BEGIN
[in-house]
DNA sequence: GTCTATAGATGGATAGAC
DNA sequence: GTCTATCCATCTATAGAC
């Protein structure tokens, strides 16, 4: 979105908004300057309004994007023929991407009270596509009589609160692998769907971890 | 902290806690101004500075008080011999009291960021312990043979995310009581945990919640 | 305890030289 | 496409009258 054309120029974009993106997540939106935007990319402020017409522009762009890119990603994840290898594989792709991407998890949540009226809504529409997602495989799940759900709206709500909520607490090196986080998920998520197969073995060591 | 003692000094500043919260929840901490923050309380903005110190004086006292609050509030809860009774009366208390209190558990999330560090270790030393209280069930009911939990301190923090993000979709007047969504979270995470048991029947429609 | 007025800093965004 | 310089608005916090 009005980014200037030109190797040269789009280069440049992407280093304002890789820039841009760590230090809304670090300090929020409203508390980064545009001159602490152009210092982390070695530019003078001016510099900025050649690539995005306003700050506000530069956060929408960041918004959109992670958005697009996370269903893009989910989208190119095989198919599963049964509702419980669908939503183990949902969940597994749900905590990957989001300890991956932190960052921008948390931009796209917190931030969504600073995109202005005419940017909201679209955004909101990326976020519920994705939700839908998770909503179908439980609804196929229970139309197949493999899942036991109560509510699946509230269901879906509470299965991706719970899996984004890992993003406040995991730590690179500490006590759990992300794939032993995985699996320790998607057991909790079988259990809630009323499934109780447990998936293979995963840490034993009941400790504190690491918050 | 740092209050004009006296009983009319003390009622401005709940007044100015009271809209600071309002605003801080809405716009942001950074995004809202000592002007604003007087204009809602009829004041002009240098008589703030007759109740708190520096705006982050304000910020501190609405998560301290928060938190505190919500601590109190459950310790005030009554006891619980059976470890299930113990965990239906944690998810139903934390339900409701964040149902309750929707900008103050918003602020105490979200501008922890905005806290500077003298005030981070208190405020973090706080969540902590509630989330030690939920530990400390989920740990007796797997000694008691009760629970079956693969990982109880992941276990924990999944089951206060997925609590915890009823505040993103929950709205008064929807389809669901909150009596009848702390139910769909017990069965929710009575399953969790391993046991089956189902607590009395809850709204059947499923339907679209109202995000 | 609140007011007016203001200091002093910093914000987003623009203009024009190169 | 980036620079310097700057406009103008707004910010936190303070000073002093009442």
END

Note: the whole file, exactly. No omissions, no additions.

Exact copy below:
[in-house]
DNA sequence: GTCTATAGATGGATAGAC
DNA sequence: GTCTATCCATCTATAGAC
């Protein structure tokens, strides 16, 4: 979105908004300057309004994007023929991407009270596509009589609160692998769907971890 | 902290806690101004500075008080011999009291960021312990043979995310009581945990919640 | 305890030289 | 496409009258 054309120029974009993106997540939106935007990319402020017409522009762009890119990603994840290898594989792709991407998890949540009226809504529409997602495989799940759900709206709500909520607490090196986080998920998520197969073995060591 | 003692000094500043919260929840901490923050309380903005110190004086006292609050509030809860009774009366208390209190558990999330560090270790030393209280069930009911939990301190923090993000979709007047969504979270995470048991029947429609 | 007025800093965004 | 310089608005916090 009005980014200037030109190797040269789009280069440049992407280093304002890789820039841009760590230090809304670090300090929020409203508390980064545009001159602490152009210092982390070695530019003078001016510099900025050649690539995005306003700050506000530069956060929408960041918004959109992670958005697009996370269903893009989910989208190119095989198919599963049964509702419980669908939503183990949902969940597994749900905590990957989001300890991956932190960052921008948390931009796209917190931030969504600073995109202005005419940017909201679209955004909101990326976020519920994705939700839908998770909503179908439980609804196929229970139309197949493999899942036991109560509510699946509230269901879906509470299965991706719970899996984004890992993003406040995991730590690179500490006590759990992300794939032993995985699996320790998607057991909790079988259990809630009323499934109780447990998936293979995963840490034993009941400790504190690491918050 | 740092209050004009006296009983009319003390009622401005709940007044100015009271809209600071309002605003801080809405716009942001950074995004809202000592002007604003007087204009809602009829004041002009240098008589703030007759109740708190520096705006982050304000910020501190609405998560301290928060938190505190919500601590109190459950310790005030009554006891619980059976470890299930113990965990239906944690998810139903934390339900409701964040149902309750929707900008103050918003602020105490979200501008922890905005806290500077003298005030981070208190405020973090706080969540902590509630989330030690939920530990400390989920740990007796797997000694008691009760629970079956693969990982109880992941276990924990999944089951206060997925609590915890009823505040993103929950709205008064929807389809669901909150009596009848702390139910769909017990069965929710009575399953969790391993046991089956189902607590009395809850709204059947499923339907679209109202995000 | 609140007011007016203001200091002093910093914000987003623009203009024009190169 | 980036620079310097700057406009103008707004910010936190303070000073002093009442």